When Banner gets back to the U.S. he covertly looks up his old flame, the daughter of General Ross, Betty (Liv Tyler, also phoning), who, like every woman whose love-of-her-life is on the lam, is time-serving with another guy. Of course, the part-time movie-boyfriend is a complete dork who looks like Casey Kasem in a vest. (It’s never a David Lee Roth circa 1980 Van Halen.) When Betty accidentally encounters tragic Bruce, she’s all over him like a thousand-dollar gfe hooker. If only all women were so devotional as to curl around you so urgently and intimately after years of separation, unquestioning of the condition of your shovel and the medical history of your last hookup. That’s why they call these things “fantasy.”
Betty and Bruce seek out Mr. Blue (an eccentric Tim Blake Nelson), who has been hoarding Hulk blood samples like geekboys hoarding back issues. Mr. Blue doesn’t really help Bruce, but he helps the plot, when Emil Blonsky, insatiable for monstrous power, forces Blue to inject him with Hulk blood; apparently, mixing super-soldier serum and Hulk blood creates a big vomit-colored, bone-splintering monstrosity called The Abomination… which precipitates the TRANSFORMERS moment: that point in any film where you realize everything onscreen is computer-generated and that this eye-candy battle between two big things might as well be a video game – and you’re sitting here watching it even though you’re over 30.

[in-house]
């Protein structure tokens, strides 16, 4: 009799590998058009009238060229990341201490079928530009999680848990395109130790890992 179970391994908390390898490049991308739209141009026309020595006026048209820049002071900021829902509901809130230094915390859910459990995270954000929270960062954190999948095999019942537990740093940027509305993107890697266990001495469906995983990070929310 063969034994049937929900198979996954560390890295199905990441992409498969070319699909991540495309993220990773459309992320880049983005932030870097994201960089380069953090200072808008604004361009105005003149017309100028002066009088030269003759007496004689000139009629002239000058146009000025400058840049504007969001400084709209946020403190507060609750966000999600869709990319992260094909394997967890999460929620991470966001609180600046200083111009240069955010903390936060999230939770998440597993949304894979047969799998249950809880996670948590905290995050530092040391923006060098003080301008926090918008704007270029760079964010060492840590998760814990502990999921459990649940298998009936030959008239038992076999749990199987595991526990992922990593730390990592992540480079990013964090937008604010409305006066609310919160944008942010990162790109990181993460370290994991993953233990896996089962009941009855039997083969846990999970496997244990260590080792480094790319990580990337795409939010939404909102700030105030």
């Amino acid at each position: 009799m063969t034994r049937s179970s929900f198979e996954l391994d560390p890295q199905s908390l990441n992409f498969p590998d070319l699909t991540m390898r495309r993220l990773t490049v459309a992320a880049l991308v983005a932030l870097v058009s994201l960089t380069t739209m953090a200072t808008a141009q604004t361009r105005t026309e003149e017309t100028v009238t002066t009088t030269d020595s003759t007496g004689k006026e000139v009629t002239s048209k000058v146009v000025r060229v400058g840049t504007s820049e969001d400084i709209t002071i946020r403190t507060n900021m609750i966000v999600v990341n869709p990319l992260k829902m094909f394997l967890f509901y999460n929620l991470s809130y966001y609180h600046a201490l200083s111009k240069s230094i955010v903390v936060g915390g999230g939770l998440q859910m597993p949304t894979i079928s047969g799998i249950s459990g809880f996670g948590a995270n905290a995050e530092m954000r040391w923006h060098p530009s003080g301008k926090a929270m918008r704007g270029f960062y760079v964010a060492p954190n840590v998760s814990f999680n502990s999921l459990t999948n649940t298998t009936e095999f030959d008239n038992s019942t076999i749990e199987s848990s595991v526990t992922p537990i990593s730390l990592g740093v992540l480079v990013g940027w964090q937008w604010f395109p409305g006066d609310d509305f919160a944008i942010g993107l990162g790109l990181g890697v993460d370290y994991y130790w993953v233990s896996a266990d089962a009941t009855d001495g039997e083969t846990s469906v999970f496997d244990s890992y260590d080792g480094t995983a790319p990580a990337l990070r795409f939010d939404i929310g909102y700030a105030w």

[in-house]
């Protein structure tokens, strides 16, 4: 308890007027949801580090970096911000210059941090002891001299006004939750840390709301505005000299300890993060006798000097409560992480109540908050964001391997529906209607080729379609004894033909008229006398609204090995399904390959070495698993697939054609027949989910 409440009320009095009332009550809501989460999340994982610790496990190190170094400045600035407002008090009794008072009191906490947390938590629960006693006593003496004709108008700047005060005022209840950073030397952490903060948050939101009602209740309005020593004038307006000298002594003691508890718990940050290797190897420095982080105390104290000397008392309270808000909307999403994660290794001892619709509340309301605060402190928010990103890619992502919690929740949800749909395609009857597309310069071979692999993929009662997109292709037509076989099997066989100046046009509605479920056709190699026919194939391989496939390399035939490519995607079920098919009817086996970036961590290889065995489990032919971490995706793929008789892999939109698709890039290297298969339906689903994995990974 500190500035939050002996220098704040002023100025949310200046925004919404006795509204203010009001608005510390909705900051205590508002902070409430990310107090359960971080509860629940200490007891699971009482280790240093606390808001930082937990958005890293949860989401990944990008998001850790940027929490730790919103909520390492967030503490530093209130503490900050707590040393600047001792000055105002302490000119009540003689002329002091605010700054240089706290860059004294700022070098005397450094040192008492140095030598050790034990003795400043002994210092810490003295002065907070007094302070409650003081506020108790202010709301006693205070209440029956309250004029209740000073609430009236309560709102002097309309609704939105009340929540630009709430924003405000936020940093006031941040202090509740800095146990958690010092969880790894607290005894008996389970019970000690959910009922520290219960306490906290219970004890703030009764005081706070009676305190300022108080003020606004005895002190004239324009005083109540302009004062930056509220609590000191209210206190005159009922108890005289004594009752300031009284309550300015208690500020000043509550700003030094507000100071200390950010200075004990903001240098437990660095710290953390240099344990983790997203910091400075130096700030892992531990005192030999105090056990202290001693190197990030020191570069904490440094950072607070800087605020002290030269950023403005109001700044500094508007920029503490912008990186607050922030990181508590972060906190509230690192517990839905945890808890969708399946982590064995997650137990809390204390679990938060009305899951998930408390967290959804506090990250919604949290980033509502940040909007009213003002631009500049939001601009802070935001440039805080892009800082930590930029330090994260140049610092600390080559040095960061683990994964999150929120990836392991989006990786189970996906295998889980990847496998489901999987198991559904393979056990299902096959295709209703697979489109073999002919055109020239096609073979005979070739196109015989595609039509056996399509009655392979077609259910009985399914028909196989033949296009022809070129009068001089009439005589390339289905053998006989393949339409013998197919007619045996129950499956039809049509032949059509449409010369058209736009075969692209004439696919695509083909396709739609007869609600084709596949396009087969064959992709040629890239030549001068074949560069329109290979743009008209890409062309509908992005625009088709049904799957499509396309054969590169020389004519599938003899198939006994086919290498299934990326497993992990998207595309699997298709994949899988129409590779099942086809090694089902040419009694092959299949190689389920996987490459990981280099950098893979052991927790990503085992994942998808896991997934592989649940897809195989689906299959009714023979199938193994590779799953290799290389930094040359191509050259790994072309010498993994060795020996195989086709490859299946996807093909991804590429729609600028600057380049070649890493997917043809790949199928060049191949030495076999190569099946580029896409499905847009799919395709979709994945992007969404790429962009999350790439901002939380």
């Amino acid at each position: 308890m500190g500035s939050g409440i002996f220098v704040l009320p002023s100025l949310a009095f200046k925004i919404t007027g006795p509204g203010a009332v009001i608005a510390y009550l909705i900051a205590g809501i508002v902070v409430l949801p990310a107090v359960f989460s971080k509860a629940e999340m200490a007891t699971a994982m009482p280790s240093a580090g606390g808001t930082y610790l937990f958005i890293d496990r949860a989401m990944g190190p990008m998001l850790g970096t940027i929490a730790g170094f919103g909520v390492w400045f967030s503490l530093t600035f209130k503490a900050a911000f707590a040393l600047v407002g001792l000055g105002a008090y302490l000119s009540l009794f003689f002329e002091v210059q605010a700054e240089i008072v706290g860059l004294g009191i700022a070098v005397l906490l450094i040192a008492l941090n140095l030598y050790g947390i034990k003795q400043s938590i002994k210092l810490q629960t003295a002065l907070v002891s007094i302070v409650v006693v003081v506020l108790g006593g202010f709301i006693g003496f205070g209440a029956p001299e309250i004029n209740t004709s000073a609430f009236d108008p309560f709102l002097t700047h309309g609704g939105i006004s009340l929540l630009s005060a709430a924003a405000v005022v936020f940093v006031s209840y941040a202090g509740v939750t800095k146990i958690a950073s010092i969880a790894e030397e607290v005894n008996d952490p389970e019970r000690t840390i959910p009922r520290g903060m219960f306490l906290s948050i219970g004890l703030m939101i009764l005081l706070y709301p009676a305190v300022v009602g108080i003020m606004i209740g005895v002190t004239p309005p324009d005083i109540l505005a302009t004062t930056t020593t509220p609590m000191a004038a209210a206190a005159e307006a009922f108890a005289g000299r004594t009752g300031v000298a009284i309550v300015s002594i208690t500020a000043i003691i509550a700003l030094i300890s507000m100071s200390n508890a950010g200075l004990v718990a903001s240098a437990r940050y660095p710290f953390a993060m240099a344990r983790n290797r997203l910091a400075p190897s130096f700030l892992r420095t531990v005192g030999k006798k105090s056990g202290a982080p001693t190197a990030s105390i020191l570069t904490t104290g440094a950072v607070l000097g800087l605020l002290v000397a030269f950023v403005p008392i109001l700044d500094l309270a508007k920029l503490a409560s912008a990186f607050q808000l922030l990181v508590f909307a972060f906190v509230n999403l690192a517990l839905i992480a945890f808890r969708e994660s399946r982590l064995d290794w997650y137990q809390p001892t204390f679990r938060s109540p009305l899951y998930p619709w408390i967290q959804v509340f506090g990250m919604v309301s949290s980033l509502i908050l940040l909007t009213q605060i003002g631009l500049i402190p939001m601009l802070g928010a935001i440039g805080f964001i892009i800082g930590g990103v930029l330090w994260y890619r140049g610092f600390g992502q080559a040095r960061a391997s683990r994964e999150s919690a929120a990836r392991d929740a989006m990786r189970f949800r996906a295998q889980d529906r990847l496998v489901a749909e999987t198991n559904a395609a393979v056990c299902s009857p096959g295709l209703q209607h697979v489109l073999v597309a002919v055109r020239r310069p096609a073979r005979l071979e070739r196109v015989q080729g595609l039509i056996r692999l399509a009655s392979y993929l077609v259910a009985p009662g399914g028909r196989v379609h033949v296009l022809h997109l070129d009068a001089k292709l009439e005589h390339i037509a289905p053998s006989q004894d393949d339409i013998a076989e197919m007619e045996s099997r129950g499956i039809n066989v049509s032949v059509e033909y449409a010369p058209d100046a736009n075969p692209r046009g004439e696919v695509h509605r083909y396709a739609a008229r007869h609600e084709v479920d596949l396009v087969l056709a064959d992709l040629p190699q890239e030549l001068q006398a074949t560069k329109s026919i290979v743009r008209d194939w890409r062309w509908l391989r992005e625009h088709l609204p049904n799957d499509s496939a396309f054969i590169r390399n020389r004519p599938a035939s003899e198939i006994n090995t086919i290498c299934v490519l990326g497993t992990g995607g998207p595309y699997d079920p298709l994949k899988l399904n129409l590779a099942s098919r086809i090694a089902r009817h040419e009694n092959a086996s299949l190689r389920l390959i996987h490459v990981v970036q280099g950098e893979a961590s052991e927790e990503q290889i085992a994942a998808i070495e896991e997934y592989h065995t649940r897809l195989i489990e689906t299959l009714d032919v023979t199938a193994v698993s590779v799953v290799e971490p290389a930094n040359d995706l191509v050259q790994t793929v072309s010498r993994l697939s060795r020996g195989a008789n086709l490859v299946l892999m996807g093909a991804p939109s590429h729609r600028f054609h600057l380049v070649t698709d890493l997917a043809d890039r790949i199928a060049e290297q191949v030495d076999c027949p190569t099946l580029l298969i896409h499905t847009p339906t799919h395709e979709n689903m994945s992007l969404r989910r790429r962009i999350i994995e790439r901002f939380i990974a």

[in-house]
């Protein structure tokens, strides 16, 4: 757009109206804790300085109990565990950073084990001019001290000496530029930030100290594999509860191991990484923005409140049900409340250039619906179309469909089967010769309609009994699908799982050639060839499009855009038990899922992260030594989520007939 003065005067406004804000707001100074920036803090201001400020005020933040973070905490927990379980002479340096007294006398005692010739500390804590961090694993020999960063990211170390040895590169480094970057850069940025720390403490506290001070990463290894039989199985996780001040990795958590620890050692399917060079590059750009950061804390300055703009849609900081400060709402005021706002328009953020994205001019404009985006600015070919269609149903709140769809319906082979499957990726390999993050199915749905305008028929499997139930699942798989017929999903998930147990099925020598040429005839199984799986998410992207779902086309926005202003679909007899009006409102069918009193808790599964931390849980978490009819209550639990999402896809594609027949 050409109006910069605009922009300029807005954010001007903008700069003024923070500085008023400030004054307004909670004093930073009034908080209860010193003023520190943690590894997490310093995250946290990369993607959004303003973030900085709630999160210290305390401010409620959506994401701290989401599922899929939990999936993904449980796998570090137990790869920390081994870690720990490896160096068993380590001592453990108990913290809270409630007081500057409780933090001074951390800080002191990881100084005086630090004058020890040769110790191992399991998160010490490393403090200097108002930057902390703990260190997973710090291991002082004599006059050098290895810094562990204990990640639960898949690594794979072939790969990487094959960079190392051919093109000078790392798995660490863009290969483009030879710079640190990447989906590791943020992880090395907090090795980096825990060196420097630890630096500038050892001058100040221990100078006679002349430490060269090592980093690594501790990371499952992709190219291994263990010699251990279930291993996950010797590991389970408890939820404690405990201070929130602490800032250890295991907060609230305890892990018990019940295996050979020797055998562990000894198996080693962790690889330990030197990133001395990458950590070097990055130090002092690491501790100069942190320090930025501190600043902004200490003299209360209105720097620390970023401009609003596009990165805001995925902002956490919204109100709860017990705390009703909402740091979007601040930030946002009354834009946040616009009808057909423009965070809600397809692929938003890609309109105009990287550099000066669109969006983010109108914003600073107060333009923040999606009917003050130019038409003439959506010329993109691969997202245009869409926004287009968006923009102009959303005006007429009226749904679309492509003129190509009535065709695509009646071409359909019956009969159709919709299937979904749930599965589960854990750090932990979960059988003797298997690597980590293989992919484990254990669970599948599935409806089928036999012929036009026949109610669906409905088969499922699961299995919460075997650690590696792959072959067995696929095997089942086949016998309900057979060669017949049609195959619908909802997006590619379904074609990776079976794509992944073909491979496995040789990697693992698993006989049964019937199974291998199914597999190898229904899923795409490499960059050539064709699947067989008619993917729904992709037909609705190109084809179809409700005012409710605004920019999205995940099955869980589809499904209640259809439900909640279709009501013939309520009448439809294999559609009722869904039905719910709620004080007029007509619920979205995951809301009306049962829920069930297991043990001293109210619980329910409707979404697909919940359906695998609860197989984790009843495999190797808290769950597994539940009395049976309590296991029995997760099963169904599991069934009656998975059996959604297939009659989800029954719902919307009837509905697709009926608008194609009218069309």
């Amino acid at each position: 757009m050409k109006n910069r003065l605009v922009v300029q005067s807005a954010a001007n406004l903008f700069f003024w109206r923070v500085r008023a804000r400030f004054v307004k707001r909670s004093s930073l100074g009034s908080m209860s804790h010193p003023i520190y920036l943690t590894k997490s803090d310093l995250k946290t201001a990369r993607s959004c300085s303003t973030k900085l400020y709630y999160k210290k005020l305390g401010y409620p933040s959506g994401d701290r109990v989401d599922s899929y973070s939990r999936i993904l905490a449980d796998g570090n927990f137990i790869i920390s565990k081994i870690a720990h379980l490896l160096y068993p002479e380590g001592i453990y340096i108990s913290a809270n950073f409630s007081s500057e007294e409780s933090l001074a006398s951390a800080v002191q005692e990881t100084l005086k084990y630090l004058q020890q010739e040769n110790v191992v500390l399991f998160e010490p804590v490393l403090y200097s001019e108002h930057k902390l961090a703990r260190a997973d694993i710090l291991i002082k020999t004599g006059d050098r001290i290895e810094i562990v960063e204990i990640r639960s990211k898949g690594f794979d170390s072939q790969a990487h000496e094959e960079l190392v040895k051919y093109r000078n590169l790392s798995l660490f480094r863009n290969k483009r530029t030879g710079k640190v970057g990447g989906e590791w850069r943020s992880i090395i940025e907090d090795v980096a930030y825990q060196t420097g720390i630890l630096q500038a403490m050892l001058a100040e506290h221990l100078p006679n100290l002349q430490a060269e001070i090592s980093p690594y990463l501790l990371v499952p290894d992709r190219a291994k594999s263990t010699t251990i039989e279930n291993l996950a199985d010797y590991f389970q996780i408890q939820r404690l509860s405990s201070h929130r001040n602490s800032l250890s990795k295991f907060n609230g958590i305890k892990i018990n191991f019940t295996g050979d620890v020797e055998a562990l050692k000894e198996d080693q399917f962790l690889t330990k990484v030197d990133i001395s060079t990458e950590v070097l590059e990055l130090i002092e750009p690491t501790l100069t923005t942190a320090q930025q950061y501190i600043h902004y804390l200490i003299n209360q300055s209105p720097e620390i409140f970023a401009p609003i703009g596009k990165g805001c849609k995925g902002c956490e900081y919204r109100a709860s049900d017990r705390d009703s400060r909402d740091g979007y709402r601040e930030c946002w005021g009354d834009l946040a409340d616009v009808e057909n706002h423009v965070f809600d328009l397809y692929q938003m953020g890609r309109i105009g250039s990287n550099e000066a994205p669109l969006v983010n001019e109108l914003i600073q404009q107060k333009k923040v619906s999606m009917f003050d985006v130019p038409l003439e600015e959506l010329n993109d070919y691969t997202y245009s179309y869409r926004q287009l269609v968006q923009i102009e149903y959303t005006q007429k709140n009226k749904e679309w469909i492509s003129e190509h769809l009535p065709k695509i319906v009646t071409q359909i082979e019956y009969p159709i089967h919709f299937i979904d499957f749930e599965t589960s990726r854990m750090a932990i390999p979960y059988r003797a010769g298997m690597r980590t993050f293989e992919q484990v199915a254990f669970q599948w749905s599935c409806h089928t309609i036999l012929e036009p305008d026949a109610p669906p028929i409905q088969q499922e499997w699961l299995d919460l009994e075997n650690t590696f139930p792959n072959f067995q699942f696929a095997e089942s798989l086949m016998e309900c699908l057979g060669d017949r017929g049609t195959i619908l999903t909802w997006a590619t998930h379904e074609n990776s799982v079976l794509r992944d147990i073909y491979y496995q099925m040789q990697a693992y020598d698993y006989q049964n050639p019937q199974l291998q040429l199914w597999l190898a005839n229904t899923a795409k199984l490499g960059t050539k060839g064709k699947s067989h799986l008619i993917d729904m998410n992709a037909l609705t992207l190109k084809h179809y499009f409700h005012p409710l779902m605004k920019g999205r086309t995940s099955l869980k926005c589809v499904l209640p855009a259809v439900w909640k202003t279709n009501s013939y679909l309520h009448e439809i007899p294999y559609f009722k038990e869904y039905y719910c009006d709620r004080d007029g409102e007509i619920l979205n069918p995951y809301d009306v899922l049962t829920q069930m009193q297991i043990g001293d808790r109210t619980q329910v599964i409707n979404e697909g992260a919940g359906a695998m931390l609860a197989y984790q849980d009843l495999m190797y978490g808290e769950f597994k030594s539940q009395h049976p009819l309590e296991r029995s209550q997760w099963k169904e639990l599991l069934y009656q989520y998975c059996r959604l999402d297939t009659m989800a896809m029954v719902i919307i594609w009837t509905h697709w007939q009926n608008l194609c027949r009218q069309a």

Still, the action surprisingly contains heart. Hulk becomes Hero. No matter the many incarnations that portray Hulk as brainless or fogged with gamma-amnesia, this Hulk retains a sizeable chunk of Banner-brain, and his fierce compassion bleeds right offa the emerald giant’s computer blips. We sense quite poignantly that Hulk’s most compelling battle is not with big things that go boom, but with himself. And as good as Hulk’s battles are, I don’t think many of us over 30 would complain had we been given more of the great Ed Norton doing introspective and sullen.
End frames set up the Avenger Initiative with Stark – it is no secret Marvel are cross-pollinating their cameos; hope springs eternal that IRON MAN and THE INCREDIBLE HULK presage a spate of quality Marvel offerings, and that the slated 2011 release of FIRST AVENGER: CAPTAIN AMERICA won’t be as super-mundane as the 1979 TV series, with Reb Brown gadding about in a foamy muscle suit and plastic bike. As a Cap fan, that debacle made me very angry.
Don’t make me angry. You wouldn’t like me when I’m angry.